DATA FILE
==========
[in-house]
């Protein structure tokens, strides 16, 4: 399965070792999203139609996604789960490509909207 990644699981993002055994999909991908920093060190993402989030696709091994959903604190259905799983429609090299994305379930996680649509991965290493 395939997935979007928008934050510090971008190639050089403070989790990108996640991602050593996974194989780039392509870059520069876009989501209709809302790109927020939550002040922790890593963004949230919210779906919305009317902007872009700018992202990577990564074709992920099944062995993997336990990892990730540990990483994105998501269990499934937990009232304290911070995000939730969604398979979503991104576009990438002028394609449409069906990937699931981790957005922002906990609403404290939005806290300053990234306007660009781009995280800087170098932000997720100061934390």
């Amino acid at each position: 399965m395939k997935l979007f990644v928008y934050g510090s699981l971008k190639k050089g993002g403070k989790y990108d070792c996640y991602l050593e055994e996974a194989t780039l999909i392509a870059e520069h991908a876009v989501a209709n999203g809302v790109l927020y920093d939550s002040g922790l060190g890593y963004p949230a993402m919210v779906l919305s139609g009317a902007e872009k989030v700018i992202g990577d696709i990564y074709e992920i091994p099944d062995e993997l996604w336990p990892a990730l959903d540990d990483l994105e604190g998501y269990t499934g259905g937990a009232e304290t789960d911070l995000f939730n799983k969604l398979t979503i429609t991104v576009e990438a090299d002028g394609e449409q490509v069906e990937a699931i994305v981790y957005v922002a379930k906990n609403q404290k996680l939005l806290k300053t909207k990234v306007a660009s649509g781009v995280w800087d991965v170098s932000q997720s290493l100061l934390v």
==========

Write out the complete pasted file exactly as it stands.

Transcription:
[in-house]
């Protein structure tokens, strides 16, 4: 399965070792999203139609996604789960490509909207 990644699981993002055994999909991908920093060190993402989030696709091994959903604190259905799983429609090299994305379930996680649509991965290493 395939997935979007928008934050510090971008190639050089403070989790990108996640991602050593996974194989780039392509870059520069876009989501209709809302790109927020939550002040922790890593963004949230919210779906919305009317902007872009700018992202990577990564074709992920099944062995993997336990990892990730540990990483994105998501269990499934937990009232304290911070995000939730969604398979979503991104576009990438002028394609449409069906990937699931981790957005922002906990609403404290939005806290300053990234306007660009781009995280800087170098932000997720100061934390």
């Amino acid at each position: 399965m395939k997935l979007f990644v928008y934050g510090s699981l971008k190639k050089g993002g403070k989790y990108d070792c996640y991602l050593e055994e996974a194989t780039l999909i392509a870059e520069h991908a876009v989501a209709n999203g809302v790109l927020y920093d939550s002040g922790l060190g890593y963004p949230a993402m919210v779906l919305s139609g009317a902007e872009k989030v700018i992202g990577d696709i990564y074709e992920i091994p099944d062995e993997l996604w336990p990892a990730l959903d540990d990483l994105e604190g998501y269990t499934g259905g937990a009232e304290t789960d911070l995000f939730n799983k969604l398979t979503i429609t991104v576009e990438a090299d002028g394609e449409q490509v069906e990937a699931i994305v981790y957005v922002a379930k906990n609403q404290k996680l939005l806290k300053t909207k990234v306007a660009s649509g781009v995280w800087d991965v170098s932000q997720s290493l100061l934390v």